The symbolism of Tripura
The name Tripura means “three cities” or “three levels”, and it refers to the three aspects of Shakti that correspond to the three states of consciousness: waking, dreaming, and deep sleep. These three states are also associated with three gunas or qualities: sattva (purity), rajas (activity), and tamas (inertia).
The Tripura Upanishad teaches that one can transcend these three states and gunas by realizing the fourth state of consciousness, called turiya or “the fourth”. This is the state of pure awareness, beyond all duality and distinction. This is also the state of Shakti herself, who is beyond all names and forms.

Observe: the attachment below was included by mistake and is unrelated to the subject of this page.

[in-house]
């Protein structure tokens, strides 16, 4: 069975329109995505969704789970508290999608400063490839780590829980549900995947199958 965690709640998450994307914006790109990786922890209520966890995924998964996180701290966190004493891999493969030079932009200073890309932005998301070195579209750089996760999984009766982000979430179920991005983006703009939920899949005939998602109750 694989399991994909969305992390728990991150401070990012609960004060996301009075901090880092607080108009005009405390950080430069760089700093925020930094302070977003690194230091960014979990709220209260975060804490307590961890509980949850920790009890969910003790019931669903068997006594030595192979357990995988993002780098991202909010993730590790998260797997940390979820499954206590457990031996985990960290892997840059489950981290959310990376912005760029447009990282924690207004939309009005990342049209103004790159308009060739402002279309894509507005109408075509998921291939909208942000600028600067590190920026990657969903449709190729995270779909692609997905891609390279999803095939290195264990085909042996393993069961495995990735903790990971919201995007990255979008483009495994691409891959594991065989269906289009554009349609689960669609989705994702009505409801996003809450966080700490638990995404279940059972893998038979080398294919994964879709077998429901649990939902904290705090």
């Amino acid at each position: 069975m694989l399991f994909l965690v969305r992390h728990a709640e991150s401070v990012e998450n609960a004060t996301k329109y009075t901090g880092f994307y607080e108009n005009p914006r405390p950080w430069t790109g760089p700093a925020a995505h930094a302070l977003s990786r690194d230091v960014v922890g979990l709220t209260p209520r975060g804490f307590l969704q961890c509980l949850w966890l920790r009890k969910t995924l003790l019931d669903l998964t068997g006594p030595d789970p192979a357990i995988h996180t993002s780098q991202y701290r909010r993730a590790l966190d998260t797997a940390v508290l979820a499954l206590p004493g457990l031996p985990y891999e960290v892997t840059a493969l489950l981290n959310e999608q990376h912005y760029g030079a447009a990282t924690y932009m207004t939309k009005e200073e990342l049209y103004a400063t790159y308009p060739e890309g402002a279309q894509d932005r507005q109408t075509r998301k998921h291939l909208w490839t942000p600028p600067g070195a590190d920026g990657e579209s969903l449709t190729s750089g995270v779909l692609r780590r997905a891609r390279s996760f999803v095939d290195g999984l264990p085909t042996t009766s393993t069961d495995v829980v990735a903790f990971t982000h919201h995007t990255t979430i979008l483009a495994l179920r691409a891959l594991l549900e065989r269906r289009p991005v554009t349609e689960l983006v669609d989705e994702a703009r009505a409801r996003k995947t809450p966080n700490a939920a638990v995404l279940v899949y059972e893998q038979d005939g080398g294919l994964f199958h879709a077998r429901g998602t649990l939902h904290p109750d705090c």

The symbol of Tripura is also represented by a geometric diagram called Srividya yantra or “the diagram of auspicious knowledge”. This yantra consists of nine interlocking triangles that form 43 smaller triangles around a central point called bindu. The triangles represent the dynamic aspect of Shakti, while the bindu represents her static aspect. The yantra also contains various other symbols such as lotus petals, circles, and squares that represent different aspects of creation and manifestation.
The Srividya yantra is used as a tool for meditation and worship in Shakta Tantrism. By contemplating on its meaning and structure, one can invoke and experience the presence and power of Shakti within oneself. The yantra also serves as a map for a spiritual journey, from the outermost layer to the innermost core.
The mantra and meditation techniques
The Tripura Upanishad also prescribes a mantra for invoking and meditating on Shakti. The mantra is:
ॐ ह्रीं श्रीं क्लीं ऐं सौः ॐ ह्रीं क ए ई ल ह्रीं ह स क ह ल ह्रीं स क ल ह्रीं सौः ऐं क्लीं ह्रीं श्रीं ॐ